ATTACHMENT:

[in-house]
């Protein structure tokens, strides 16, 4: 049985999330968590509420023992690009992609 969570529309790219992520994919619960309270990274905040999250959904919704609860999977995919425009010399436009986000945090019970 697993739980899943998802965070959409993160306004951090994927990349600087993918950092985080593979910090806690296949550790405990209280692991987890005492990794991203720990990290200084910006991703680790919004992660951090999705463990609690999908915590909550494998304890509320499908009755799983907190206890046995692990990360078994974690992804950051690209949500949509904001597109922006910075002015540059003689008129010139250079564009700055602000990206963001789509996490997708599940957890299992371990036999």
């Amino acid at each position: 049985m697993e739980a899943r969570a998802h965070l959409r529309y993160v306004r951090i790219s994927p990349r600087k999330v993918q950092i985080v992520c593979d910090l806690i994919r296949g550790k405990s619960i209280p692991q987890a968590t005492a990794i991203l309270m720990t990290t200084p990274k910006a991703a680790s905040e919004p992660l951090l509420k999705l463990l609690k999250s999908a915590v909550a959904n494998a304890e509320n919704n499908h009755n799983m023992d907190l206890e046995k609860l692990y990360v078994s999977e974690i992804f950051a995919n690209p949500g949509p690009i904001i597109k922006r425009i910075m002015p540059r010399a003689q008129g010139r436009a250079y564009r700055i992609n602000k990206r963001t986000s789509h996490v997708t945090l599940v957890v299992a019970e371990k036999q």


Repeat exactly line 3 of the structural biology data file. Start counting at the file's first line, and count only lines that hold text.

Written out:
């Amino acid at each position: 049985m697993e739980a899943r969570a998802h965070l959409r529309y993160v306004r951090i790219s994927p990349r600087k999330v993918q950092i985080v992520c593979d910090l806690i994919r296949g550790k405990s619960i209280p692991q987890a968590t005492a990794i991203l309270m720990t990290t200084p990274k910006a991703a680790s905040e919004p992660l951090l509420k999705l463990l609690k999250s999908a915590v909550a959904n494998a304890e509320n919704n499908h009755n799983m023992d907190l206890e046995k609860l692990y990360v078994s999977e974690i992804f950051a995919n690209p949500g949509p690009i904001i597109k922006r425009i910075m002015p540059r010399a003689q008129g010139r436009a250079y564009r700055i992609n602000k990206r963001t986000s789509h996490v997708t945090l599940v957890v299992a019970e371990k036999q």